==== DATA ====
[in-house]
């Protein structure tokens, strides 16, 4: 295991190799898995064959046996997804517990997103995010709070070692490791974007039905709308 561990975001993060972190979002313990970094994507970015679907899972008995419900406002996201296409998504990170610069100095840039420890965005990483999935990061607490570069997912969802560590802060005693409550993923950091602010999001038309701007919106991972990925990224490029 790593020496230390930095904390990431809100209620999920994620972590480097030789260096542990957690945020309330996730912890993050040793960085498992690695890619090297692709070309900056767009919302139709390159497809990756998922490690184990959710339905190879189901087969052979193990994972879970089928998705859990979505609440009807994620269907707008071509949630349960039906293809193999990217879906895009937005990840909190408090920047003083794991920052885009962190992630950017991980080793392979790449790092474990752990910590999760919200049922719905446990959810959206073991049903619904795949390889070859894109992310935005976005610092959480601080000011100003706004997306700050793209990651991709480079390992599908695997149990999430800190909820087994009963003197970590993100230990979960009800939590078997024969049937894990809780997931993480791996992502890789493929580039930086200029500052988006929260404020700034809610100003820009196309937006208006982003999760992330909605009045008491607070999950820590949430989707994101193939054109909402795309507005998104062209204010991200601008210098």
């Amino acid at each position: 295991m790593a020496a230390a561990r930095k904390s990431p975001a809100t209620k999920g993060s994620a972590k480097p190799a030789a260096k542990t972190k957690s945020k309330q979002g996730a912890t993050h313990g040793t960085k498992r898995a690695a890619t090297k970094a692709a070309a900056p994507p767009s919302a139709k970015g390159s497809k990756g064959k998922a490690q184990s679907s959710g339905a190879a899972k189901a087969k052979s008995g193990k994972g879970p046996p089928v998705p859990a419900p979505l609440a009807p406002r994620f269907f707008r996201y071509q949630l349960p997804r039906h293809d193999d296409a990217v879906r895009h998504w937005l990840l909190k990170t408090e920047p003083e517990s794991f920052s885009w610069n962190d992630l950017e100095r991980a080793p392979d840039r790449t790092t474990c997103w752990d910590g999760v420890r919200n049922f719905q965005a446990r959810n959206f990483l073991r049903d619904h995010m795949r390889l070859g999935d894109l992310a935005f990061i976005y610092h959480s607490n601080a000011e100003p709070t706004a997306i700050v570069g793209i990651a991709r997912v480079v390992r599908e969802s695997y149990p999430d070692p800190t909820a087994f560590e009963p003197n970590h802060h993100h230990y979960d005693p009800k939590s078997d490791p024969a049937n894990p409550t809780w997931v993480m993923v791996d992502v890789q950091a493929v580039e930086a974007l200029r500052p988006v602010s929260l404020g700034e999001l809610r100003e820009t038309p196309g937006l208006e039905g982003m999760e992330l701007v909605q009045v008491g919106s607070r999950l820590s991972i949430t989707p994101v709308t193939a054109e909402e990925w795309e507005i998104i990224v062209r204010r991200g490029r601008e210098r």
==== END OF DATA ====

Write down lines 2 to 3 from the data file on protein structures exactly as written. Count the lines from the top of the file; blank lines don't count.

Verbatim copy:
């Protein structure tokens, strides 16, 4: 295991190799898995064959046996997804517990997103995010709070070692490791974007039905709308 561990975001993060972190979002313990970094994507970015679907899972008995419900406002996201296409998504990170610069100095840039420890965005990483999935990061607490570069997912969802560590802060005693409550993923950091602010999001038309701007919106991972990925990224490029 790593020496230390930095904390990431809100209620999920994620972590480097030789260096542990957690945020309330996730912890993050040793960085498992690695890619090297692709070309900056767009919302139709390159497809990756998922490690184990959710339905190879189901087969052979193990994972879970089928998705859990979505609440009807994620269907707008071509949630349960039906293809193999990217879906895009937005990840909190408090920047003083794991920052885009962190992630950017991980080793392979790449790092474990752990910590999760919200049922719905446990959810959206073991049903619904795949390889070859894109992310935005976005610092959480601080000011100003706004997306700050793209990651991709480079390992599908695997149990999430800190909820087994009963003197970590993100230990979960009800939590078997024969049937894990809780997931993480791996992502890789493929580039930086200029500052988006929260404020700034809610100003820009196309937006208006982003999760992330909605009045008491607070999950820590949430989707994101193939054109909402795309507005998104062209204010991200601008210098």
């Amino acid at each position: 295991m790593a020496a230390a561990r930095k904390s990431p975001a809100t209620k999920g993060s994620a972590k480097p190799a030789a260096k542990t972190k957690s945020k309330q979002g996730a912890t993050h313990g040793t960085k498992r898995a690695a890619t090297k970094a692709a070309a900056p994507p767009s919302a139709k970015g390159s497809k990756g064959k998922a490690q184990s679907s959710g339905a190879a899972k189901a087969k052979s008995g193990k994972g879970p046996p089928v998705p859990a419900p979505l609440a009807p406002r994620f269907f707008r996201y071509q949630l349960p997804r039906h293809d193999d296409a990217v879906r895009h998504w937005l990840l909190k990170t408090e920047p003083e517990s794991f920052s885009w610069n962190d992630l950017e100095r991980a080793p392979d840039r790449t790092t474990c997103w752990d910590g999760v420890r919200n049922f719905q965005a446990r959810n959206f990483l073991r049903d619904h995010m795949r390889l070859g999935d894109l992310a935005f990061i976005y610092h959480s607490n601080a000011e100003p709070t706004a997306i700050v570069g793209i990651a991709r997912v480079v390992r599908e969802s695997y149990p999430d070692p800190t909820a087994f560590e009963p003197n970590h802060h993100h230990y979960d005693p009800k939590s078997d490791p024969a049937n894990p409550t809780w997931v993480m993923v791996d992502v890789q950091a493929v580039e930086a974007l200029r500052p988006v602010s929260l404020g700034e999001l809610r100003e820009t038309p196309g937006l208006e039905g982003m999760e992330l701007v909605q009045v008491g919106s607070r999950l820590s991972i949430t989707p994101v709308t193939a054109e909402e990925w795309e507005i998104i990224v062209r204010r991200g490029r601008e210098r």